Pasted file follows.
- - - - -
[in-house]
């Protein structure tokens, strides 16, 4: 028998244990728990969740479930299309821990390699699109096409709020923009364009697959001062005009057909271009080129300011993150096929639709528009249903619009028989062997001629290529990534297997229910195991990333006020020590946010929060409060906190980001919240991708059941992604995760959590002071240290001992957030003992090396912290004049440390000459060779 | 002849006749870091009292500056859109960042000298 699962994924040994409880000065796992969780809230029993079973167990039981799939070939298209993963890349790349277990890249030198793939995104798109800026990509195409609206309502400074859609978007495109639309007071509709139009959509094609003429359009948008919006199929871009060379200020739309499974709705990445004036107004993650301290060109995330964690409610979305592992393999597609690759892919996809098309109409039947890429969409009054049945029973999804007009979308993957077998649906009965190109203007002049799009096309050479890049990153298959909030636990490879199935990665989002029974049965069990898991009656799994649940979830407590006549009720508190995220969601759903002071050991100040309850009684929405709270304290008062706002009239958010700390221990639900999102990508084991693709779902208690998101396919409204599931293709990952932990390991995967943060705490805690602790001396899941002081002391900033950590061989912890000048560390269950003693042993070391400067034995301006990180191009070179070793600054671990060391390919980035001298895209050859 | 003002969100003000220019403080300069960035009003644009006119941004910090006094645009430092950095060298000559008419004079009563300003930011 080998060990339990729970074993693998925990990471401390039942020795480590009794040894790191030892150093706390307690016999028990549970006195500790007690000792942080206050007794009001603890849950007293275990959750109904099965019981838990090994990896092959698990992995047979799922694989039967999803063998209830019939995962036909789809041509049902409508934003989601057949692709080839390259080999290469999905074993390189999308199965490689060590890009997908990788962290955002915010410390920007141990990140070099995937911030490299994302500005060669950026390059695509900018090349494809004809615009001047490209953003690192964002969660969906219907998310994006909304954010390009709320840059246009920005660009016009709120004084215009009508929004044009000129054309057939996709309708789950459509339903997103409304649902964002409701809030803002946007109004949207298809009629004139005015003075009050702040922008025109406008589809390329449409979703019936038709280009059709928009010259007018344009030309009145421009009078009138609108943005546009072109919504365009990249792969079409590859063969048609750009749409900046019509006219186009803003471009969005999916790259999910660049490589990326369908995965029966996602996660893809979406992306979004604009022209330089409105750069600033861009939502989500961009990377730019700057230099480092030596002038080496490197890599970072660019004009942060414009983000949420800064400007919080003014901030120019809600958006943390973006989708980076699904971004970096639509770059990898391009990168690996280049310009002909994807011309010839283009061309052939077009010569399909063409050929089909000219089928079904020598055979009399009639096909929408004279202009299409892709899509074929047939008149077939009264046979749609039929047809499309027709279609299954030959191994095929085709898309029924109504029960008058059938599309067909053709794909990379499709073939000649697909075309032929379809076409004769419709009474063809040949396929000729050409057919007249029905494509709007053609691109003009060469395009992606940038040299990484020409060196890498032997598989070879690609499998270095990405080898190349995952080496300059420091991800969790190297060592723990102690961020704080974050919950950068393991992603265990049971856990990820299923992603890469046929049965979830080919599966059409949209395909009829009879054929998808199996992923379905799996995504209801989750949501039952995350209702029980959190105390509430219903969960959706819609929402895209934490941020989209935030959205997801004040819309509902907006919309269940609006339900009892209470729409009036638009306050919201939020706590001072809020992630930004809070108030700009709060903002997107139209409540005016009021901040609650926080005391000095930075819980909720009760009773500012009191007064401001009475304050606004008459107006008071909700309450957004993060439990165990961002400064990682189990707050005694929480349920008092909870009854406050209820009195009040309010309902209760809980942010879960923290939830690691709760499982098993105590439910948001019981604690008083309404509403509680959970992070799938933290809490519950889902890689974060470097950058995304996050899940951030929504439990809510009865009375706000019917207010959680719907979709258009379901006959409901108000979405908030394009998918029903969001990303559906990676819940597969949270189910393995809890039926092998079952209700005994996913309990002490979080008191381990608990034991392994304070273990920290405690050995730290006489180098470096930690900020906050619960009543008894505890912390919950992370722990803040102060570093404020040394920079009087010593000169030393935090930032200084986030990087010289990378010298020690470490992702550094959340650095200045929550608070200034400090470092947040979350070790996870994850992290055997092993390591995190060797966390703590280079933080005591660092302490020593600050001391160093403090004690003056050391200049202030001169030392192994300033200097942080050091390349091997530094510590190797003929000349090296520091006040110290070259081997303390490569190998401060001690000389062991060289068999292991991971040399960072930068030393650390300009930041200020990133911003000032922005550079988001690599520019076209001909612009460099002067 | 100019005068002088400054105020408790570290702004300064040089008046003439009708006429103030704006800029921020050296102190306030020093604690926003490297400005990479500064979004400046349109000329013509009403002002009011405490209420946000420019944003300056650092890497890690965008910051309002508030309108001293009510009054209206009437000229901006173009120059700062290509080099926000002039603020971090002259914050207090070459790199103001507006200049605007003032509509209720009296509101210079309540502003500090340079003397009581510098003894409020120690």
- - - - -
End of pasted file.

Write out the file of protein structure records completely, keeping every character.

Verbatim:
[in-house]
């Protein structure tokens, strides 16, 4: 028998244990728990969740479930299309821990390699699109096409709020923009364009697959001062005009057909271009080129300011993150096929639709528009249903619009028989062997001629290529990534297997229910195991990333006020020590946010929060409060906190980001919240991708059941992604995760959590002071240290001992957030003992090396912290004049440390000459060779 | 002849006749870091009292500056859109960042000298 699962994924040994409880000065796992969780809230029993079973167990039981799939070939298209993963890349790349277990890249030198793939995104798109800026990509195409609206309502400074859609978007495109639309007071509709139009959509094609003429359009948008919006199929871009060379200020739309499974709705990445004036107004993650301290060109995330964690409610979305592992393999597609690759892919996809098309109409039947890429969409009054049945029973999804007009979308993957077998649906009965190109203007002049799009096309050479890049990153298959909030636990490879199935990665989002029974049965069990898991009656799994649940979830407590006549009720508190995220969601759903002071050991100040309850009684929405709270304290008062706002009239958010700390221990639900999102990508084991693709779902208690998101396919409204599931293709990952932990390991995967943060705490805690602790001396899941002081002391900033950590061989912890000048560390269950003693042993070391400067034995301006990180191009070179070793600054671990060391390919980035001298895209050859 | 003002969100003000220019403080300069960035009003644009006119941004910090006094645009430092950095060298000559008419004079009563300003930011 080998060990339990729970074993693998925990990471401390039942020795480590009794040894790191030892150093706390307690016999028990549970006195500790007690000792942080206050007794009001603890849950007293275990959750109904099965019981838990090994990896092959698990992995047979799922694989039967999803063998209830019939995962036909789809041509049902409508934003989601057949692709080839390259080999290469999905074993390189999308199965490689060590890009997908990788962290955002915010410390920007141990990140070099995937911030490299994302500005060669950026390059695509900018090349494809004809615009001047490209953003690192964002969660969906219907998310994006909304954010390009709320840059246009920005660009016009709120004084215009009508929004044009000129054309057939996709309708789950459509339903997103409304649902964002409701809030803002946007109004949207298809009629004139005015003075009050702040922008025109406008589809390329449409979703019936038709280009059709928009010259007018344009030309009145421009009078009138609108943005546009072109919504365009990249792969079409590859063969048609750009749409900046019509006219186009803003471009969005999916790259999910660049490589990326369908995965029966996602996660893809979406992306979004604009022209330089409105750069600033861009939502989500961009990377730019700057230099480092030596002038080496490197890599970072660019004009942060414009983000949420800064400007919080003014901030120019809600958006943390973006989708980076699904971004970096639509770059990898391009990168690996280049310009002909994807011309010839283009061309052939077009010569399909063409050929089909000219089928079904020598055979009399009639096909929408004279202009299409892709899509074929047939008149077939009264046979749609039929047809499309027709279609299954030959191994095929085709898309029924109504029960008058059938599309067909053709794909990379499709073939000649697909075309032929379809076409004769419709009474063809040949396929000729050409057919007249029905494509709007053609691109003009060469395009992606940038040299990484020409060196890498032997598989070879690609499998270095990405080898190349995952080496300059420091991800969790190297060592723990102690961020704080974050919950950068393991992603265990049971856990990820299923992603890469046929049965979830080919599966059409949209395909009829009879054929998808199996992923379905799996995504209801989750949501039952995350209702029980959190105390509430219903969960959706819609929402895209934490941020989209935030959205997801004040819309509902907006919309269940609006339900009892209470729409009036638009306050919201939020706590001072809020992630930004809070108030700009709060903002997107139209409540005016009021901040609650926080005391000095930075819980909720009760009773500012009191007064401001009475304050606004008459107006008071909700309450957004993060439990165990961002400064990682189990707050005694929480349920008092909870009854406050209820009195009040309010309902209760809980942010879960923290939830690691709760499982098993105590439910948001019981604690008083309404509403509680959970992070799938933290809490519950889902890689974060470097950058995304996050899940951030929504439990809510009865009375706000019917207010959680719907979709258009379901006959409901108000979405908030394009998918029903969001990303559906990676819940597969949270189910393995809890039926092998079952209700005994996913309990002490979080008191381990608990034991392994304070273990920290405690050995730290006489180098470096930690900020906050619960009543008894505890912390919950992370722990803040102060570093404020040394920079009087010593000169030393935090930032200084986030990087010289990378010298020690470490992702550094959340650095200045929550608070200034400090470092947040979350070790996870994850992290055997092993390591995190060797966390703590280079933080005591660092302490020593600050001391160093403090004690003056050391200049202030001169030392192994300033200097942080050091390349091997530094510590190797003929000349090296520091006040110290070259081997303390490569190998401060001690000389062991060289068999292991991971040399960072930068030393650390300009930041200020990133911003000032922005550079988001690599520019076209001909612009460099002067 | 100019005068002088400054105020408790570290702004300064040089008046003439009708006429103030704006800029921020050296102190306030020093604690926003490297400005990479500064979004400046349109000329013509009403002002009011405490209420946000420019944003300056650092890497890690965008910051309002508030309108001293009510009054209206009437000229901006173009120059700062290509080099926000002039603020971090002259914050207090070459790199103001507006200049605007003032509509209720009296509101210079309540502003500090340079003397009581510098003894409020120690």